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An Immersive Art Experience For You
Magic in the Making: Theodora Allen's weald at Kasmin Gallery, New York
Nina Blumberg | February 26, 2019
Theodora Allen first began showing her otherworldly, ethereal paintings at Blum & Poe, the gallery that represents her in Los Angeles, where she lives and works. From her debut show in Los Angeles in 2015, to her first solo show in New York currently on view at Kasmin Gallery (Theodora Allen, weald, Kasmin Gallery, New York (January 24 - March 9, 2019), Allen’s work is consistently enchanting and worthy of deeper discussion.
Allen has set herself apart from contemporaries by establishing a symbolic language wholly unique to her artistic practice, inspired by the artist’s fascination with philosophy, mysticism, Medieval iconography and more. The plants and other objects comprising the paintings in weald serve as analogues for deeper ideas of transcendence and introspection. For example, the moth is a motif that Allen uses to represent time and its inherent fleeting nature; additionally, moths have an internal navigation system that drives them to light that often ends in their demise. The hourglass, on the other hand, is a complementary emblem of time to the moth, as it is both measured and reversible and thus holds a more positive, hopeful significance for the artist.
Allen has revealed that there is a decisively humanist undertone to her paintings, an exploration of the idea that humans have control over their decisions in life rather than simply following predetermined, unchangeable trajectories. The symbols she chooses convey the universal concept of the search and desire of human beings to know what lies ahead rather than simply living in the present.
The Kasmin exhibition weald is divided into two groups of alluring, blue-hued paintings. They are split both in a physical sense (literally in separate rooms), and figuratively in terms of the iconography depicted. The first room of the gallery holds a group of smaller works, each composed of a shield or crest-like shape with a different plant species inside of it. Allen calls this group the ‘dwale’ paintings, given that ‘dwale’ is a medieval term for a common anaesthetic drink used to induce sleep. It would have been made of opium, poppy, henbane and nightshade-- the very same plants the artist has chosen to feature in these works.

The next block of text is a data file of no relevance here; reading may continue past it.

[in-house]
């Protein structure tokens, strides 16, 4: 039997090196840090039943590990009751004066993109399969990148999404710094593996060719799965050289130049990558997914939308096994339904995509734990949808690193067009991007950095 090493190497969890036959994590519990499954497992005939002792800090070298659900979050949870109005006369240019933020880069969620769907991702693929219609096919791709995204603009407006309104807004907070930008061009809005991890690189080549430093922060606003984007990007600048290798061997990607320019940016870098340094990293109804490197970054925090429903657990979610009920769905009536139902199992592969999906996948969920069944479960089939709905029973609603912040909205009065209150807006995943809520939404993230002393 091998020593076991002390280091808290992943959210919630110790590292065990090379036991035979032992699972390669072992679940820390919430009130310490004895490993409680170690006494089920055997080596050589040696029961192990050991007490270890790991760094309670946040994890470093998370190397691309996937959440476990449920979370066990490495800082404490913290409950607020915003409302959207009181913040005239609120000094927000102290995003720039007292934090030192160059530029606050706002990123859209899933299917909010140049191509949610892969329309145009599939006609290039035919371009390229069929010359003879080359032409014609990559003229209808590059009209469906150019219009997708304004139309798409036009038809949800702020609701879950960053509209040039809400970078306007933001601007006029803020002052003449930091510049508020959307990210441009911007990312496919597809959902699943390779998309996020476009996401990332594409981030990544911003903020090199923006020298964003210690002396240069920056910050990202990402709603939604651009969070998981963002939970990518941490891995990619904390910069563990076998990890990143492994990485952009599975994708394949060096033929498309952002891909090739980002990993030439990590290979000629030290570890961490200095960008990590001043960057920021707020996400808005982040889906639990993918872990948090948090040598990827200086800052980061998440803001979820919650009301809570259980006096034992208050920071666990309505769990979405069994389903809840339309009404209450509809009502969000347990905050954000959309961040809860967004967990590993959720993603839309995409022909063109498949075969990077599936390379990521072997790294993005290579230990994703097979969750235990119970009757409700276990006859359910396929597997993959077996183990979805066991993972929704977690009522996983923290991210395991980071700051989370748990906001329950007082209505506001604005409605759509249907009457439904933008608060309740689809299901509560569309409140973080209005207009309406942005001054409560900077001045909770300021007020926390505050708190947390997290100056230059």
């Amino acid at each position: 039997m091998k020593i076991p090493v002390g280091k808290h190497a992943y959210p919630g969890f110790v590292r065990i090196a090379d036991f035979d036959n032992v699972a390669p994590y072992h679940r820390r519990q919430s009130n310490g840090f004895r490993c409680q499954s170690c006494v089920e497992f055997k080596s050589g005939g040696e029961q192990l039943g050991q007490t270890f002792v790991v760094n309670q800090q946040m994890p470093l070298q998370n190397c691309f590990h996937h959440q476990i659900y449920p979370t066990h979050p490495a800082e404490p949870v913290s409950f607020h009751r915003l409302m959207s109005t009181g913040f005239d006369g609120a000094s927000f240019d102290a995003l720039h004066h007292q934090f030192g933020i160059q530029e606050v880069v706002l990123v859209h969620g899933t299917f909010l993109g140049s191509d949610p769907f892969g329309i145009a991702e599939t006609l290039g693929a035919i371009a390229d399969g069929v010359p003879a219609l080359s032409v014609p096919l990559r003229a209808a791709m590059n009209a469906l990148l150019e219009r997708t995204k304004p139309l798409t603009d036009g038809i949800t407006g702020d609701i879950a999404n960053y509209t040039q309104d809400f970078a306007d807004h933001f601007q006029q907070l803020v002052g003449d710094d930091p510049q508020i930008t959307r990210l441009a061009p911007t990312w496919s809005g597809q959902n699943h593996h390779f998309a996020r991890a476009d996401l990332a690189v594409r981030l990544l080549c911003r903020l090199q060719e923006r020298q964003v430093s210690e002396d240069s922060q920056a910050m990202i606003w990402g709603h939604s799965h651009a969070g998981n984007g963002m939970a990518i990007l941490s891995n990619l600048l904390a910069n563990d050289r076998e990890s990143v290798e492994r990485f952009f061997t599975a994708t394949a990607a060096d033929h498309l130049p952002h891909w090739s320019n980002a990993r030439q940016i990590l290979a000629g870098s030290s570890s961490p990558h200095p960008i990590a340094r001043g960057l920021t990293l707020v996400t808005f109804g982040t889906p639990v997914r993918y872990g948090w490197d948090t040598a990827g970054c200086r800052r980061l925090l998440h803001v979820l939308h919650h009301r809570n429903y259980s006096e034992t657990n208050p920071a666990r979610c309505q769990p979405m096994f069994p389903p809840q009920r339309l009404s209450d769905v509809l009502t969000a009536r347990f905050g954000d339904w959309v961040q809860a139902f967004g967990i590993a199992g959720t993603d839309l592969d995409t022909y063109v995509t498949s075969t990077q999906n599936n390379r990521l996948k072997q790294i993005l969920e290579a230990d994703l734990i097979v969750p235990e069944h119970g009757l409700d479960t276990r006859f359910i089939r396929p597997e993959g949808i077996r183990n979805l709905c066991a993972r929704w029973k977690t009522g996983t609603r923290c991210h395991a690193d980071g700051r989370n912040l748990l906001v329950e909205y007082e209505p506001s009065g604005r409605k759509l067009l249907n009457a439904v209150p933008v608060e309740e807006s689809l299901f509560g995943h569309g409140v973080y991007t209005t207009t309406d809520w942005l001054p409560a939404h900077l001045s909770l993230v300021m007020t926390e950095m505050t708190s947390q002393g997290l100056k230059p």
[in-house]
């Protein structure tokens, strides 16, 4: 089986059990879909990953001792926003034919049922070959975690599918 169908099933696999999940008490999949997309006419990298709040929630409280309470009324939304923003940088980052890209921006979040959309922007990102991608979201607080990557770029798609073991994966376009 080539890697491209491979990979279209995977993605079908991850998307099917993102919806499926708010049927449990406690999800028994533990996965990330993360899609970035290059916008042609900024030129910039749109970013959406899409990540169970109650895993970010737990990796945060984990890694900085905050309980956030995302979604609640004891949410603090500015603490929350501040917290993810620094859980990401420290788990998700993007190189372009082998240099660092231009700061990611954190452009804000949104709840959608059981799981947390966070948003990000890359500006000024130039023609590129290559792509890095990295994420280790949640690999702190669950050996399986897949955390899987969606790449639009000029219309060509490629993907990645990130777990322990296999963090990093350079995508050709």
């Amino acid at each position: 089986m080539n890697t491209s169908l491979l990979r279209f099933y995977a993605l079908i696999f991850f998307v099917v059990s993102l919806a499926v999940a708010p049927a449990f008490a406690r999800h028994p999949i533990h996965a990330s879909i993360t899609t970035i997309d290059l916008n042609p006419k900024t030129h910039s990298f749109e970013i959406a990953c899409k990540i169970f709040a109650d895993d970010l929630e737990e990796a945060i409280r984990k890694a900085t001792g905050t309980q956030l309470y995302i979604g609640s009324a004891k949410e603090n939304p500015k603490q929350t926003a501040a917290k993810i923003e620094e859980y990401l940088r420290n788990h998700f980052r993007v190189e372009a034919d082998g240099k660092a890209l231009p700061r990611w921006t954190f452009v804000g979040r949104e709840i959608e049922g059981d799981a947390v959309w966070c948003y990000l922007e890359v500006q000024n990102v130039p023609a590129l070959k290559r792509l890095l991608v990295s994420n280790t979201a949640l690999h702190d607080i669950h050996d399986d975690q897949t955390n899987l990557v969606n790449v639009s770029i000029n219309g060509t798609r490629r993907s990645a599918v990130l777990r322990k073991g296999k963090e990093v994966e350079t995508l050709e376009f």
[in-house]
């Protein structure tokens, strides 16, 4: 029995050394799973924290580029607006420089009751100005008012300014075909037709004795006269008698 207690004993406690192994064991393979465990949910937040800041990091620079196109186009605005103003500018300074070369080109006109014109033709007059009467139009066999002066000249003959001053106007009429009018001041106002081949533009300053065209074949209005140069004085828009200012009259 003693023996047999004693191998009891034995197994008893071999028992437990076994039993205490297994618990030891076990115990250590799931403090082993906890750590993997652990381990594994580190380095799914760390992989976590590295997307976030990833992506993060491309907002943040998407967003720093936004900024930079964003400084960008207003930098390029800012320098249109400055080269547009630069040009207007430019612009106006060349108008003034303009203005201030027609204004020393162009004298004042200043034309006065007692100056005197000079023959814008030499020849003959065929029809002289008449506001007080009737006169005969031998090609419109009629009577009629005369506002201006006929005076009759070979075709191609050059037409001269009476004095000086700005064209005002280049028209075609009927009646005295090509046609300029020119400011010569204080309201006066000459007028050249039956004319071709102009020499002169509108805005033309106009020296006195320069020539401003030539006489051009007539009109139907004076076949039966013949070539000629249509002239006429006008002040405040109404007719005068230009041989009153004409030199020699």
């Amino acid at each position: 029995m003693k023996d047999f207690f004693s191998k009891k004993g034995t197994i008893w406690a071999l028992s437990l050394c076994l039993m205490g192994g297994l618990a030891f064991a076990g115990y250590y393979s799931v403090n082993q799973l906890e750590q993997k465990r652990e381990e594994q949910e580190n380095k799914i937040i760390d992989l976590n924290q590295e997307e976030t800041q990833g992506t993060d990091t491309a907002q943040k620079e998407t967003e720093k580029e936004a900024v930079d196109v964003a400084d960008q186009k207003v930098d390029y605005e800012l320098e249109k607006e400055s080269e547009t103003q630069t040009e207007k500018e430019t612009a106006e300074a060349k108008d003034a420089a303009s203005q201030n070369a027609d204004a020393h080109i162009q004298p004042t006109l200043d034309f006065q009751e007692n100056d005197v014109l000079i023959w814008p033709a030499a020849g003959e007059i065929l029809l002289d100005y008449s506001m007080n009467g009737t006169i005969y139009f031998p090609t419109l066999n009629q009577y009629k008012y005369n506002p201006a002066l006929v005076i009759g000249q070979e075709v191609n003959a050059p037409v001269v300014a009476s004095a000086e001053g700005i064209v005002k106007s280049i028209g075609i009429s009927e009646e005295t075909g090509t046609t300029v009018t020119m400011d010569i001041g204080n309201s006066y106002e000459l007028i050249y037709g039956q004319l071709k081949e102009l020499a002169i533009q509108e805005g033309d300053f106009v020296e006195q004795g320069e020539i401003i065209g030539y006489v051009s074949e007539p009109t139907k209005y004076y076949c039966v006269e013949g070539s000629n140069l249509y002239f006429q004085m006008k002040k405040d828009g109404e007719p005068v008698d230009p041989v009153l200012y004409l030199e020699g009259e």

According to Allen, she is “inspired by weeds and wildflowers, things that aren’t necessarily rarefied plants… There’s an accessibility and a sense of the ordinary in a lot of these plants.” The chosen plants are survivalist species that thrive regardless of limited access to water and nutrients. In these particular paintings, Allen particularly hones in on species from around the world that are valued for their uses in natural remedies-- narcotics, destabilizers, medicinal or otherwise-- as in the medieval ‘dwale’ potion.
The second room of the gallery holds a group of four paintings, the ‘weald’ group, that still embody the same medieval aesthetic as the ‘dwale’ paintings, almost as if they were illustrations taken from an ancient illuminated manuscript. It is important to note that the term ‘weald’ is an Old English word referring to a heavily-wooded area, or wild and uncultivated region. This meaning is again very fitting, as the scenes of each painting are that of a hand raising a goblet, a hand holding a branch under a full moon, a hand wielding a sword, and a hand cupping a star coin, all set against thick woodland backgrounds. These icons derive from 15th century Tarot card symbology; the shield defends, the cup nourishes, the weapon confronts.
Taken together, the two groups of paintings lend a duality in meaning to the exhibition as a whole. The connotations of ‘dwale’ pertaining to a wooded landscape and ‘weald’ relating to sleeping/dreaming create a fascinating juxtaposition between the concepts of a physical landscape versus a “mindscape,” or scene from one’s dreams. ‘Dwale’ is also an anagram for ‘weald,’ underscoring the push and pull between the show’s two interconnected halves.
In addition to being symbolically layered in meaning, Allen’s works are layered in regards to the artistic techniques that she employs to create them. They are executed with the scientific precision with which one would illustrate botanical specimens in a textbook, yet still somehow maintain an ephemeral, otherworldly quality. Allen painstakingly creates this effect through a multi-part process: first, she pools watercolor onto the canvas, letting the paint run freely to the edges of the canvas. This initial step leaves an organic, watery stain when it dries, upon which she then applies oil paint. The resistance of material between the oil paint and the watercolor creates the dreamy, atmospheric quality that is so characteristic of Allen’s paintings. After adding more fine layers of oil paint on top of the original dried watercolor layer, she wipes away some of the oil pigment before it fully dries. This technique brings out a faint impression of the texture of the linen canvas underneath the paint, diversifying the painting’s surface even further.
The paintings on view in weald are not only technically excellent and captivating, but Allen has also eloquently crafted a deeper narrative for the exhibition that gives the show substance that isn’t easily paralleled.
Theodora Allen's weald is on view through March 9 at Kasmin Gallery, New York (515 W 27th St.)
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